Full independence means understanding economics well enough to harness our resources from production to consumption. It means knowing well enough to produce well enough to supply our own market, and those larger ones elsewhere; it means adding value to what we produce by way of simple and complex processing.

And full independence means, on the consumption end, NOT buying foreign products where local ones exist and in good comparison and competition. It means government procurement officers, or even private ones, buying Star Cafe and Good African Coffee BEFORE Nescafe.

Full independence is when you buy more locally manufactured products thanimported ones because they are of good, if not better, quality and because the money you spend doing so stays within this economy and is used to grow it. It’s realising that hardwood floors made in Uganda by Ugandans can actually be much smoother, warmer and more beautiful than ceramic tiles imported from China or Spain (and #SpainIsNotUganda); and that furniture made in Uganda Uganda Flagcan actually be steady, nice and durable – (the carpenters themselves should realise this first).

And it’s not being so daft as to walk through shopping centres and believing the phrase ‘Made in England’ is proof of good quality, “China” means ‘fake’ and Uganda doesn’t even exist.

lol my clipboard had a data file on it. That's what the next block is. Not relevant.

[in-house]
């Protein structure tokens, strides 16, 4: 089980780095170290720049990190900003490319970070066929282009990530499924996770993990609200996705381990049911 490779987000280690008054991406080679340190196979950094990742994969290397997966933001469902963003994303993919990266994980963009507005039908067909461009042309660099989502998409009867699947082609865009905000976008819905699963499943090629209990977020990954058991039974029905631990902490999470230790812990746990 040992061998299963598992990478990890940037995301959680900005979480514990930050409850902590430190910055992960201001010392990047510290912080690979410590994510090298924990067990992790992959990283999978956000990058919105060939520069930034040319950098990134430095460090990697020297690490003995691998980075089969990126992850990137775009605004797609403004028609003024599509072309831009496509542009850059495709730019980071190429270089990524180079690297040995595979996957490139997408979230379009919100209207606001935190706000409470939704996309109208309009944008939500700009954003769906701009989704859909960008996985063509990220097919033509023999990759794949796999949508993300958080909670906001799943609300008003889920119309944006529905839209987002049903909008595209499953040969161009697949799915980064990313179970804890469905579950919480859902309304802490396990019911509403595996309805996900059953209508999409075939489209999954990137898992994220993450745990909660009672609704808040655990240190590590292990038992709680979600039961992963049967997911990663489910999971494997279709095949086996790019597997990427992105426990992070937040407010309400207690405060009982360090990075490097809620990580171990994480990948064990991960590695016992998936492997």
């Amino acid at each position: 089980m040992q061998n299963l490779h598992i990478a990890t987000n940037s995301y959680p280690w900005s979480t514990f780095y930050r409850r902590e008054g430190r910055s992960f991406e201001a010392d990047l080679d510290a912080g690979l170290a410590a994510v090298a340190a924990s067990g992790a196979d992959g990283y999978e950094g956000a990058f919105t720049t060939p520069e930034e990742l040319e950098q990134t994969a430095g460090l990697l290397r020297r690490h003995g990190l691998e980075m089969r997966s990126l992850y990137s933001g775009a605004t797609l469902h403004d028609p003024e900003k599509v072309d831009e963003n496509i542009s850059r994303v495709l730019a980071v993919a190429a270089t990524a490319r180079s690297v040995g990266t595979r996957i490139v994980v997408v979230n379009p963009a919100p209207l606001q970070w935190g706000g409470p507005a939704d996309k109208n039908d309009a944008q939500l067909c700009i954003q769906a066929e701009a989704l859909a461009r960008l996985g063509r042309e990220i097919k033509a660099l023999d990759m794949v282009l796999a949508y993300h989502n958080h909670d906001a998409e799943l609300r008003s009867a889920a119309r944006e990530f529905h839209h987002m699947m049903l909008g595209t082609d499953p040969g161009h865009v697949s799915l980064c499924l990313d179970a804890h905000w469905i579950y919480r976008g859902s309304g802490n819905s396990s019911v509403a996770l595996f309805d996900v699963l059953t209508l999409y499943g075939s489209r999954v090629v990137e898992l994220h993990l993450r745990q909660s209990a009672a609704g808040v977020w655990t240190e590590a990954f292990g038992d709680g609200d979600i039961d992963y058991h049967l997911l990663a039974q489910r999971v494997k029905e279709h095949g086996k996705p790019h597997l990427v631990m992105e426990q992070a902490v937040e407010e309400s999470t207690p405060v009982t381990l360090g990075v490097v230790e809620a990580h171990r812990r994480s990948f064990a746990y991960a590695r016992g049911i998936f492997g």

Going back to ceramic tiles versus wooden floors, being fully independent means defining ourselves by our situation rather than that of foreigners; our houses are constructed based on foreign concepts and considerations – brick and mortar as if we are prone to wintry weather requiring such insulation, instead of our natural materials suited for tropical Africa.

It goes back to our colonial education, which is still being rolled out till today – just check your children’s schoolwork or ask them a simple questions such as ’How many seasons do we have?’

I was pleased when my own gave a lengthy explanation that included the four usual suspects from Spring to Winter, and then our equator-based dry and wet seasons as separate, but I know they still suffer some vestiges of colonialism – and I will do my best to free them of these by the time they get to adulthood.